Monday, April 29, 2013

The Better Bombshell: Writers and Artists Redefine the Female Role Model, edited By Charlotte Austin

The Better Bombshell: Writers and Artists Redefine the Female Role Model, edited By Charlotte Austin

By Luke Salisbury

This large size paperback is a collection of short fiction and essays each coupled with artwork to "redefine" as the subtitle has it, "the female role model." "Bombshell," for those not old enough to remember, is a word from the 1940s and 50s equivalent to "broad," "dish," "tomato," "whistle bait," describing a woman found desirable by men, and not for her personality. The use of the word in the title seems provocative and retro. Fear not. The Better Bombshell is as PC as any academic at a New England college might wish.

But this isn’t bad. In fact, the book is good, some of it quite good. Bombshell doesn’t try to be a bombshell. It isn’t shocking, furious or preachy. It makes us feel. There is much here. The word goddess frequently appears; we have the obligatory drag queen; a mountain climbing instructor whose male instructees puke and seek the meaning of life; Angela Davis; a woman superhero with six arms (And six armpits as the story wittily points out); a very good short story Amazon: Three Versions with the memorable line "High school: four year torture chamber for anyone with an original or idiosyncratic thought;" Treatises on Desire, an intense essay from the Georges Batailles post structuralist deconstructed masochist academic void; a fine short story Important Things To Know with sections titled Important Things to Know About Loose Women, Important Things To Know About Frigid Women, Important Things To Know About Crazy Women, Important Things To Know About Mother; a script for a thirty second movie of the Biblical Yael murdering a sleeping man (A male author. Is this a male fantasy of female empowerment?); a very good story of difficult sexual initiation and sad consequence with quotes from Chapter 17 of the Book of Revelations; and more, much more, all accompanied by artwork ranging from a pretty ten year old girl holding an automatic weapon (De rigueur), a fine photo essay of a fashion model caught in that role and New York City, a male mountain climber showing his naked butt (Go figure), the drag queen preparing, young women looking in mirrors, and so on.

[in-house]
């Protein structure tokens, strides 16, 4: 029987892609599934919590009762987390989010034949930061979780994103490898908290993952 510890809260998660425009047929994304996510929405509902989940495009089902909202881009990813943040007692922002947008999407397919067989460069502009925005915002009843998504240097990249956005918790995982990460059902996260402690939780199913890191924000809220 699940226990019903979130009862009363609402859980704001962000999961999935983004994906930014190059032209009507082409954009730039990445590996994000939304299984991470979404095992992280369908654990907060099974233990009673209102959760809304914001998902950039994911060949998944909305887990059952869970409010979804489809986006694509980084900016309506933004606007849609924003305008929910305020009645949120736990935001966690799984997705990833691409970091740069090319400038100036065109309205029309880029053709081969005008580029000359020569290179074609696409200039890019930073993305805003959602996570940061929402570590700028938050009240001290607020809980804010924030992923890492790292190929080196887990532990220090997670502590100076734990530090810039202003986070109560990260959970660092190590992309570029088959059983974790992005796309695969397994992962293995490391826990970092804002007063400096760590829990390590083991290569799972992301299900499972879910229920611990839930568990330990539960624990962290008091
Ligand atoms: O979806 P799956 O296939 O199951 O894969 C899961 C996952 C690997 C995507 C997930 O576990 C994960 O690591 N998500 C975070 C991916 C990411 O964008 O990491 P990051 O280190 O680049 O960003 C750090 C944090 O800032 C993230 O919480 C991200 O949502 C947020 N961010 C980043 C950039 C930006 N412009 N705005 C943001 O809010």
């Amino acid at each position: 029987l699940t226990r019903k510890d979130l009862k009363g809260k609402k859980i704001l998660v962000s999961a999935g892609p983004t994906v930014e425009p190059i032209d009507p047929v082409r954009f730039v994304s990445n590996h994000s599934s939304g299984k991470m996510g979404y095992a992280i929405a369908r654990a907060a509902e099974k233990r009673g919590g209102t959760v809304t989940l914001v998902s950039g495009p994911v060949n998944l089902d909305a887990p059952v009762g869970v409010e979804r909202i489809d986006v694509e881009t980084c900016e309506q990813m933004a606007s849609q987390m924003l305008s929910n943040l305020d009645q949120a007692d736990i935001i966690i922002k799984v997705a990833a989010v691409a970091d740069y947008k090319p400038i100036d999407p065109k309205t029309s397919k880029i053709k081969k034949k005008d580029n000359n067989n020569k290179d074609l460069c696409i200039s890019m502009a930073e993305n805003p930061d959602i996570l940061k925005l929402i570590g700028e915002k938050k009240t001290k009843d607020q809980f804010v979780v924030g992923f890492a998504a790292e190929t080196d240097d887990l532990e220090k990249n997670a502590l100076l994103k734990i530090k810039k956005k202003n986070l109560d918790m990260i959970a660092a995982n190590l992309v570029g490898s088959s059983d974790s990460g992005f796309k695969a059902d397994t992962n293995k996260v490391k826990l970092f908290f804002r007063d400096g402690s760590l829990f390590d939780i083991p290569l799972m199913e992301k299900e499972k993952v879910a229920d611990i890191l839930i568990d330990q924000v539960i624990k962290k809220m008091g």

Dave Barry’s essay What Men Want is marvelous. What they want is not hair styles and shoes. His tone is perfectthat combination of cynicism, whimsy and desparation that underlies much male attitude. Rick Bass’s essay on fatherhood (Two daughters), nature, and how he might do some of it again, is simply beautiful, and bears rereading, perhaps many times. The piece that broke new ground for me was A History of My Breast Cancer in Bombshells by Eva Saulitis, with equally profound art by Kate Protage. This is the most powerful description of cancer I have read. Not sensational, self-pitying or melodramatic, but the tale told from the inside, of denial, fear, terrible awareness, and tremendous understanding. The graphite and ink black and white images capture the abstract but deadly feel of that silent, terrifying intruder that will affect one in four American women.

The Better Bombshell is an ambitious and intriguing project. It succeeds. It’s worth the money and your time. Let us all have more complex role models.

**** Luke Salisbury is a professor of English at Bunker Hill Community College in Boston.

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